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Non-Euclidean Shells: A Study of Growth-Induced Fabrication and Mechanical Multi-Stability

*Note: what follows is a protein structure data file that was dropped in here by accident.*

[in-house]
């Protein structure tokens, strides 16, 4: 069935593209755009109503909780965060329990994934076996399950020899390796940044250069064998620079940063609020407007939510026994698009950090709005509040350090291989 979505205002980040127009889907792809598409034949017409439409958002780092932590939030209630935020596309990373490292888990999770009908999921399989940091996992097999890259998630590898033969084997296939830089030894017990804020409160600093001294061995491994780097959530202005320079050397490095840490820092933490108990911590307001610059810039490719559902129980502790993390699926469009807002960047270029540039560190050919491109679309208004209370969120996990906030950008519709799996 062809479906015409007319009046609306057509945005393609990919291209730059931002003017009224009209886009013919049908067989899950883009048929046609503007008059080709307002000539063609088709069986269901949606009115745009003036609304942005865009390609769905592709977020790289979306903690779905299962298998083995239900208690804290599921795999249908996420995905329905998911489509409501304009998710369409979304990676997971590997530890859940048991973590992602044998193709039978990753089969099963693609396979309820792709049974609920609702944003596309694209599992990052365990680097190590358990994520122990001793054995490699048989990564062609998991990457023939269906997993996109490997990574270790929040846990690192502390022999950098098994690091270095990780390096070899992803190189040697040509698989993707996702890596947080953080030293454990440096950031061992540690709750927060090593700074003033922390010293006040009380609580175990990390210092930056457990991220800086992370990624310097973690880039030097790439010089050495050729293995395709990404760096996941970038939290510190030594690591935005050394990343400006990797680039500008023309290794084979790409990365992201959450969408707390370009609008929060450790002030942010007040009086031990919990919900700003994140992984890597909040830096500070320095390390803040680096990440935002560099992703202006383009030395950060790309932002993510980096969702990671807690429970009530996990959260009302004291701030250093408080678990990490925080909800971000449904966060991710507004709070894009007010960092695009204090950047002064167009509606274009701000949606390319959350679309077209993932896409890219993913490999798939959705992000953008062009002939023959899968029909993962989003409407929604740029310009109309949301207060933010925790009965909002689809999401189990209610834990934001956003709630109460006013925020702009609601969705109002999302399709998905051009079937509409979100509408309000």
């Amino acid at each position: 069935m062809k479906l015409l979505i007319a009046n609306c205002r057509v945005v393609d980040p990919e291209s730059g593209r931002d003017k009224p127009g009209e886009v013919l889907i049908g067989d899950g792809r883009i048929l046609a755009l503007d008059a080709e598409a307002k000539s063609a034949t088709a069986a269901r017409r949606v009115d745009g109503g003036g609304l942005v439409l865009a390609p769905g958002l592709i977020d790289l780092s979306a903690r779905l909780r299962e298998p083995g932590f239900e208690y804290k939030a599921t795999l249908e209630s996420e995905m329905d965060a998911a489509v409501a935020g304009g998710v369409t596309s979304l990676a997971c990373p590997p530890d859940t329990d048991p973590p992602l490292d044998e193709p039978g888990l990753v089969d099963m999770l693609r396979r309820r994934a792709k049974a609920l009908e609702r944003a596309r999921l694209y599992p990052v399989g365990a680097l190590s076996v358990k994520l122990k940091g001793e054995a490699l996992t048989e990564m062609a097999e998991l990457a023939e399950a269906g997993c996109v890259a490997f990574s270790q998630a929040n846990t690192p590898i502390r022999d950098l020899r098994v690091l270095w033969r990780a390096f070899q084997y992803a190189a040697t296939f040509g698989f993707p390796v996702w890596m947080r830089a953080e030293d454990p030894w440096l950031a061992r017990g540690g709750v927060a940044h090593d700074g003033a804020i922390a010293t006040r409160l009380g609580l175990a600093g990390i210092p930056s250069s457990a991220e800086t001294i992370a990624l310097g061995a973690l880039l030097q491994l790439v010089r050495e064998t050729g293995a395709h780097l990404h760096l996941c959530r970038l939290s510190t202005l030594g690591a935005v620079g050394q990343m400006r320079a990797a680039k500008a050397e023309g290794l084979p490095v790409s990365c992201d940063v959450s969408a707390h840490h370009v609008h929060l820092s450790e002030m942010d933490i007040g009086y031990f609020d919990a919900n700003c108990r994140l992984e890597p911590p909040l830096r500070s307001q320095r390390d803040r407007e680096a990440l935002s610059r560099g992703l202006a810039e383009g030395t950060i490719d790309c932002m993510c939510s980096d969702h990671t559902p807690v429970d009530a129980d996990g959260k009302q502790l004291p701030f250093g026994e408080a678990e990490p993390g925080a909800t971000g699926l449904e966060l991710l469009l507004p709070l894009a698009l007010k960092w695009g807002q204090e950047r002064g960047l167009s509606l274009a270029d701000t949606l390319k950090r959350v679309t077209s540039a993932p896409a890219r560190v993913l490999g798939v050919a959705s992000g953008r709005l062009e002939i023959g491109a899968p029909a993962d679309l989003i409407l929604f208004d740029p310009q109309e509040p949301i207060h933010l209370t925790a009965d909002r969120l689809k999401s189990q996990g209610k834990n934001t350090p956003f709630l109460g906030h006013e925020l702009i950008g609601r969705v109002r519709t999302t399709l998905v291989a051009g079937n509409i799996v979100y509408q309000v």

Non-Euclidean shells are ubiquitous in both natural and man-made systems, yet fabrication at smaller length-scales (nanometer to micrometer) and the underlying mechanical behavior of these geometries is not well understood. In this dissertation, we develop a framework for improvements in fabrication and control over deformation pathways of non-Euclidean elastic shells. For programming a target non-Euclidean geometry, we study the non-uniform growth induced buckling in flat sheets. To deepen our understanding of this powerful mechanism, we present an experimental verification of its mathematical equivalence with a mechanism involving topological defects. We establish a framework for correlating topological defect-induced buckling, realized through a simple cut-and-glue construction, with growth induced buckling realized through non-uniform growth of patterned 2D hydrogel sheets. Validating the obtained mathematical results, we demonstrate fabrication of a cylindrical and conical dipole geometry through both mechanisms under consideration. In addition, upon applying a similar treatment on tetrahedron geometry we realize the limitations of growth-induced buckling mechanism for programming 3D geometry, and find that optimizing for pattern resolution and swelling range can lead to a higher fidelity in target geometries. Next, we turn towards the interplay between geometry and mechanics in non-Euclidean shells, to harness multi-stability between different geometric configurations. Under this theme, we study deformation of arbitrarily curved surfaces along pre-defined creases (curves with local weakening) finding that the continuity of this deformation can be predicted through a simple consideration of the curvature of the crease. We establish that simple geometric control over the crease curvature can be used to program on-demand snap-through instabilities between bi-stable states of developable, elliptic and hyperbolic surfaces. Using experiments, FEA and theoretical analysis of bending and stretching energies involved while indenting a hemispherical shell, we establish the geometric phase space in which the isometric state of a creased sphere is stable. Finally, we extend this notion by considering the ability to program multiple stable states in a tiled conical geometry, commonly found in bendable drinking straws (bendy straws) and other similar structures. These corrugated structures exhibit stability in axial (resulting in change in length), non-axial (change in ‘bent’ angle) and azimuthal direction (change in azimuthal angle) imparting a desirable high-degree of freedom in possible configurations. By analyzing the stability behavior of elastic double conical frusta shells, we study the necessary conditions for programming multi-stability, and find that axial stability depends on geometrical parameters. Interestingly, we conclude that a stable non-axial state requires a combination of appropriate geometry and presence of a pre-stress in azimuthal direction. The controlled multi-stability opens pathways toward a truly re-configurable shape programmable system, useful for manipulators and actuators in soft-robotics
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